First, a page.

September deadline on racial balance lifted, McKersie says state wants focus on academic performance

According to Superintendent of Schools William McKersie, the immediate pressure is off Greenwich to deal with racial imbalance at two elementary schools, which will better assist the district in actually finding a solution.

By state standards, Greenwich has two schools in racial imbalance, Hamilton Avenue and New Lebanon School, where there are too many minority students in comparison to white students. The state has also determined that Western Middle School, where students from those two elementary schools are sent, is in “pending imbalance” as is Old Greenwich School, although that is where there are too few minority students.

Initially the town faced a Sept. 14 deadline to present a revised action plan to the state for how to deal with this issue since the state had determined earlier this summer that the current plan of using magnet schools to attract students to New Lebanon and Hamilton Avenue to correct the balance wasn’t working. However, at last week’s Board of Education meeting, Dr. McKersie said he had spoken with the state Commissioner of Education Stefan Pryor and that there had been “major progress” made over the summer.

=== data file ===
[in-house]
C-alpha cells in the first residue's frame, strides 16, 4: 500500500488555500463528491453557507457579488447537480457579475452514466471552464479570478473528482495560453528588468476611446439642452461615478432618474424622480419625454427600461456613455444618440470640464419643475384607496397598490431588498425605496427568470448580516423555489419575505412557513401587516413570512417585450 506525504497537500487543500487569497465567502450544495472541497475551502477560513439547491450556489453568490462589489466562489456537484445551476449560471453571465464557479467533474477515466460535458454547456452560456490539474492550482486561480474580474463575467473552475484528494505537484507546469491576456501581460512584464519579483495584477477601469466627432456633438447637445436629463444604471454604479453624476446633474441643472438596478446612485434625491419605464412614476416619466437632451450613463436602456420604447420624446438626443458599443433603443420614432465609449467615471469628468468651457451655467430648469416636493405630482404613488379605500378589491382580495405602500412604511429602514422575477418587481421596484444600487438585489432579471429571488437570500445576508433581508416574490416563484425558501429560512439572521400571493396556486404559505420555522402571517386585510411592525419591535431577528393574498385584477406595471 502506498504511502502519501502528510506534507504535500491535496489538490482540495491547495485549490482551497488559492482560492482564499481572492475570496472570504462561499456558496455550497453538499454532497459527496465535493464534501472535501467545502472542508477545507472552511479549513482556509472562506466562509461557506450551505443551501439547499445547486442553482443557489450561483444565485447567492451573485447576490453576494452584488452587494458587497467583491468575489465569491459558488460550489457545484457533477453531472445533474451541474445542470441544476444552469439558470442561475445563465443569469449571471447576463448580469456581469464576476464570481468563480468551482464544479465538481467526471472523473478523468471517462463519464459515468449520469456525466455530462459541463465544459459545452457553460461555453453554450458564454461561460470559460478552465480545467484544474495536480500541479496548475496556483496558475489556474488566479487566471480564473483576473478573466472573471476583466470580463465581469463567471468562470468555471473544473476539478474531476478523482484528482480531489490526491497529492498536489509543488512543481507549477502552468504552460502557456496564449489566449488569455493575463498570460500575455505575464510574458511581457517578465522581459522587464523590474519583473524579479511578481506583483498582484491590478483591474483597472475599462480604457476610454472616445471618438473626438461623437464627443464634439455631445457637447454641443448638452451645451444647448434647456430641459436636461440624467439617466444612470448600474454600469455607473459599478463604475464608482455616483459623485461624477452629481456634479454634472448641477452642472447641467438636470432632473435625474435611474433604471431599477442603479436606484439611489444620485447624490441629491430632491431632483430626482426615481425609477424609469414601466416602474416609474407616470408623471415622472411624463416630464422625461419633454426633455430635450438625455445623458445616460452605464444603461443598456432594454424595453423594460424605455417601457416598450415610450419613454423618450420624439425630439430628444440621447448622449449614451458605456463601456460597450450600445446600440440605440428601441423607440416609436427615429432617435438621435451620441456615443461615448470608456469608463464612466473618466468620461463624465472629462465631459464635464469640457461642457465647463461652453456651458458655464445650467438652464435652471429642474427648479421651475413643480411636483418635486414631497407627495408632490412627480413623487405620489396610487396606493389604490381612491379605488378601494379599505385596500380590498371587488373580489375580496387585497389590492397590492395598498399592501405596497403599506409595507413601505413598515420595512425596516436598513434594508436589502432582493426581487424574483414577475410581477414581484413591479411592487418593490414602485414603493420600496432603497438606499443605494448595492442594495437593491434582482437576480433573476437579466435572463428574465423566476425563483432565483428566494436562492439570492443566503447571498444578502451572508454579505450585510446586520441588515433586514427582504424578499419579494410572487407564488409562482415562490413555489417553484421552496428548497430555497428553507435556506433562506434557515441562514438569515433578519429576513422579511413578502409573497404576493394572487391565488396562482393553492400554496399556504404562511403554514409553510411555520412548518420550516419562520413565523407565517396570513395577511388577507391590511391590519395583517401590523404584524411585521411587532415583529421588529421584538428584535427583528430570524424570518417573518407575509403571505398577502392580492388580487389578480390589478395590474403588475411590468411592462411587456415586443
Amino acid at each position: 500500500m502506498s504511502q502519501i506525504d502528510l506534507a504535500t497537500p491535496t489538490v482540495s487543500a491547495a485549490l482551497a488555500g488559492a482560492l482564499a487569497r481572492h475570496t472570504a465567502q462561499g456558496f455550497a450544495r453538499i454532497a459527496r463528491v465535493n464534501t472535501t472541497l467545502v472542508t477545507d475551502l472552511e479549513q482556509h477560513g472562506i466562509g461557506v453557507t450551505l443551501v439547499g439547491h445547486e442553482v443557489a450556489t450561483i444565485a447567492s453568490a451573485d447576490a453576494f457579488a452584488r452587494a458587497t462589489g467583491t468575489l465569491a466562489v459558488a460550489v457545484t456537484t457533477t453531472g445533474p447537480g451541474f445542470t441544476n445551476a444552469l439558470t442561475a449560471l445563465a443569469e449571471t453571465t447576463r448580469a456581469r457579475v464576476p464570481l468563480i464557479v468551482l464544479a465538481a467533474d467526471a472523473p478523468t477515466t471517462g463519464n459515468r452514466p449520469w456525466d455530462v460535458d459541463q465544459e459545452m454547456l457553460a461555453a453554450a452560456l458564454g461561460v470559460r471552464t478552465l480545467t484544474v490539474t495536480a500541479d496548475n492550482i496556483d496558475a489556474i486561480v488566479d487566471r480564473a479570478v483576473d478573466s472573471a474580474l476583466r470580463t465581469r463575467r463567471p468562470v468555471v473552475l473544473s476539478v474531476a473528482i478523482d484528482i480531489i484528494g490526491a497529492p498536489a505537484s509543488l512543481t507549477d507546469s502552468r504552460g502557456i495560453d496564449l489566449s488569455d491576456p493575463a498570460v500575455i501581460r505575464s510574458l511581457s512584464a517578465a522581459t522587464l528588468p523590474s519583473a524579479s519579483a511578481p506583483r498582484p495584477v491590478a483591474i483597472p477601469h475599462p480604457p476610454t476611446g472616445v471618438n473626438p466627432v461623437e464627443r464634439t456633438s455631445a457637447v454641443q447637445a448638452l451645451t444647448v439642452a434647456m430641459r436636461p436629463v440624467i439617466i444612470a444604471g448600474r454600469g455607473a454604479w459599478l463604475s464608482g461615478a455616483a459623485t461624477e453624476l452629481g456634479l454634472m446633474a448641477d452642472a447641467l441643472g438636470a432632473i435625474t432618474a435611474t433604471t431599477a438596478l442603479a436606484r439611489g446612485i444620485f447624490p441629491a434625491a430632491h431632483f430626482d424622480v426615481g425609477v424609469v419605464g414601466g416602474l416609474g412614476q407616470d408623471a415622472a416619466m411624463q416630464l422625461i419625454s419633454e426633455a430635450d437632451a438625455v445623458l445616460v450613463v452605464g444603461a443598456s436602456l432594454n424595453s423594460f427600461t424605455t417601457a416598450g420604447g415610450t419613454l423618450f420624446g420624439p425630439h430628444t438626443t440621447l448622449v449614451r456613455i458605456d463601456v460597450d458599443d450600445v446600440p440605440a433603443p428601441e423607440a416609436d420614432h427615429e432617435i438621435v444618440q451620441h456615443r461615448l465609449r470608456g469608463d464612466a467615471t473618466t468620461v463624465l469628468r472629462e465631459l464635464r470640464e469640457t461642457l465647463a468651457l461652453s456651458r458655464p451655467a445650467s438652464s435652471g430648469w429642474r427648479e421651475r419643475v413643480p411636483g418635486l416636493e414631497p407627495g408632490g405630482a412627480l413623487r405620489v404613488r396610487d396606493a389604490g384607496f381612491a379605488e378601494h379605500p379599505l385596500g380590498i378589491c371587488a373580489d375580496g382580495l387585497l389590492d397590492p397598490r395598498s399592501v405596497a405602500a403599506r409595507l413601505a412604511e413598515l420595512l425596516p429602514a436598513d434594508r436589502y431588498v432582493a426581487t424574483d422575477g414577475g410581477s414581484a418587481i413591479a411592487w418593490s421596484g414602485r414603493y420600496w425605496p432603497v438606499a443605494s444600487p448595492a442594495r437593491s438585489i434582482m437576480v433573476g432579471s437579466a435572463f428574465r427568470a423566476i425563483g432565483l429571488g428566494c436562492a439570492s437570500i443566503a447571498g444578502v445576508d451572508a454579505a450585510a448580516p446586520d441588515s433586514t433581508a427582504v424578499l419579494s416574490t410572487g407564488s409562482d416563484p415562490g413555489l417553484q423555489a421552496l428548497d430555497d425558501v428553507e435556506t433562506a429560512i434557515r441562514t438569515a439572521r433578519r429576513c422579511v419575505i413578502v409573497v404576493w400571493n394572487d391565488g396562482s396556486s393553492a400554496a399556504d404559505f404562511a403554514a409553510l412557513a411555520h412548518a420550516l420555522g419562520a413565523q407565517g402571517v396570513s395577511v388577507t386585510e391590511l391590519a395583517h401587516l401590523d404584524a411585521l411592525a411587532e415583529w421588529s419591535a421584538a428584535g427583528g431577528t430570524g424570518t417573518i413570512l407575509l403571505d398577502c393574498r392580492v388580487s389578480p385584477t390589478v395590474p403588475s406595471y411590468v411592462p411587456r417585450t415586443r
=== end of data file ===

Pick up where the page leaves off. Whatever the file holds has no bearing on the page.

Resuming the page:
“We talked this summer about a number of the priorities Greenwich has, including achievement and within that the racial balance issue,” Dr. McKersie said. “Our discussion led to the commissioner saying, ‘We need to give you more running room. We need to give you more space. So the September deadline for a report will be moved and the October required update by myself to the state Board of Education has been moved. Instead, I will meet with the commissioner to talk about what may be the timeline.”

Dr. McKersie said this was not a case where Greenwich was receiving any special treatment. Instead this was something in Mr. Pryor’s discretion based on cases of racial imbalance in other districts in the state and the belief that it was intertwined, and not separate from, issues of academic achievement. Dr. McKersie stressed to the board, and the audience watching the meeting, that this was a positive development since it allowed the town more time to reach a decision on a course of action without anything being imposed from the state level.

“There are a couple of things that are very clear, and this has to be repeated and repeated and repeated,” Dr. McKersie said. “We are in the driver’s seat. The state is not going to sweep in and force us to redistrict. They’re not going to force us to bus. They’re not going to force a solution on us… Everyone on the state level working on this says, ‘Let’s focus on achievement first. The law does not speak about achievement. Let’s let these districts come up with a solution.’”

He added that it was Mr. Pryor’s instruction, and one he totally agreed with, that this be a part of the flow of Greenwich’s work on student achievement and “not take it over.”

Board member Steven Anderson quickly indicated his support for this approach, calling it “the exact right one to take.”